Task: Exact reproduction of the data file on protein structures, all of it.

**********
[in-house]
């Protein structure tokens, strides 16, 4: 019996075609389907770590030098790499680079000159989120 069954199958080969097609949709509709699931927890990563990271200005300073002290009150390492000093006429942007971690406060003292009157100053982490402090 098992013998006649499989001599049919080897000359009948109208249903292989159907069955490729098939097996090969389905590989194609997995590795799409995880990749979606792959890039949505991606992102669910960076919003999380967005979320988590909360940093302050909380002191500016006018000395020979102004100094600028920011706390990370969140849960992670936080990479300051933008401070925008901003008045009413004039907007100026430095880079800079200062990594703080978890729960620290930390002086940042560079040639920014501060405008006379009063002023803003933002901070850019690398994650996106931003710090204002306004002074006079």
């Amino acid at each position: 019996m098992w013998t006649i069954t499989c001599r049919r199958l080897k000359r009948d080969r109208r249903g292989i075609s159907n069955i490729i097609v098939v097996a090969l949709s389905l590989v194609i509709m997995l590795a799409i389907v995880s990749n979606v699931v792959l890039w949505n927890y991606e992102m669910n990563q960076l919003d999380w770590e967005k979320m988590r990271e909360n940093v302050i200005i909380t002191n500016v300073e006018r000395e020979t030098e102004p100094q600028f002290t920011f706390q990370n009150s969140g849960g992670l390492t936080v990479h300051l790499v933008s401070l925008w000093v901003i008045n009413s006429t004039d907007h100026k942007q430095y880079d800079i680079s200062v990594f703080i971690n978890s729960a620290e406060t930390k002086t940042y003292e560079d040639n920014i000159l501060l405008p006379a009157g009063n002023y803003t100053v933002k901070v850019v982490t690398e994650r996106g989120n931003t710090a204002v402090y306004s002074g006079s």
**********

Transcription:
[in-house]
């Protein structure tokens, strides 16, 4: 019996075609389907770590030098790499680079000159989120 069954199958080969097609949709509709699931927890990563990271200005300073002290009150390492000093006429942007971690406060003292009157100053982490402090 098992013998006649499989001599049919080897000359009948109208249903292989159907069955490729098939097996090969389905590989194609997995590795799409995880990749979606792959890039949505991606992102669910960076919003999380967005979320988590909360940093302050909380002191500016006018000395020979102004100094600028920011706390990370969140849960992670936080990479300051933008401070925008901003008045009413004039907007100026430095880079800079200062990594703080978890729960620290930390002086940042560079040639920014501060405008006379009063002023803003933002901070850019690398994650996106931003710090204002306004002074006079």
């Amino acid at each position: 019996m098992w013998t006649i069954t499989c001599r049919r199958l080897k000359r009948d080969r109208r249903g292989i075609s159907n069955i490729i097609v098939v097996a090969l949709s389905l590989v194609i509709m997995l590795a799409i389907v995880s990749n979606v699931v792959l890039w949505n927890y991606e992102m669910n990563q960076l919003d999380w770590e967005k979320m988590r990271e909360n940093v302050i200005i909380t002191n500016v300073e006018r000395e020979t030098e102004p100094q600028f002290t920011f706390q990370n009150s969140g849960g992670l390492t936080v990479h300051l790499v933008s401070l925008w000093v901003i008045n009413s006429t004039d907007h100026k942007q430095y880079d800079i680079s200062v990594f703080i971690n978890s729960a620290e406060t930390k002086t940042y003292e560079d040639n920014i000159l501060l405008p006379a009157g009063n002023y803003t100053v933002k901070v850019v982490t690398e994650r996106g989120n931003t710090a204002v402090y306004s002074g006079s």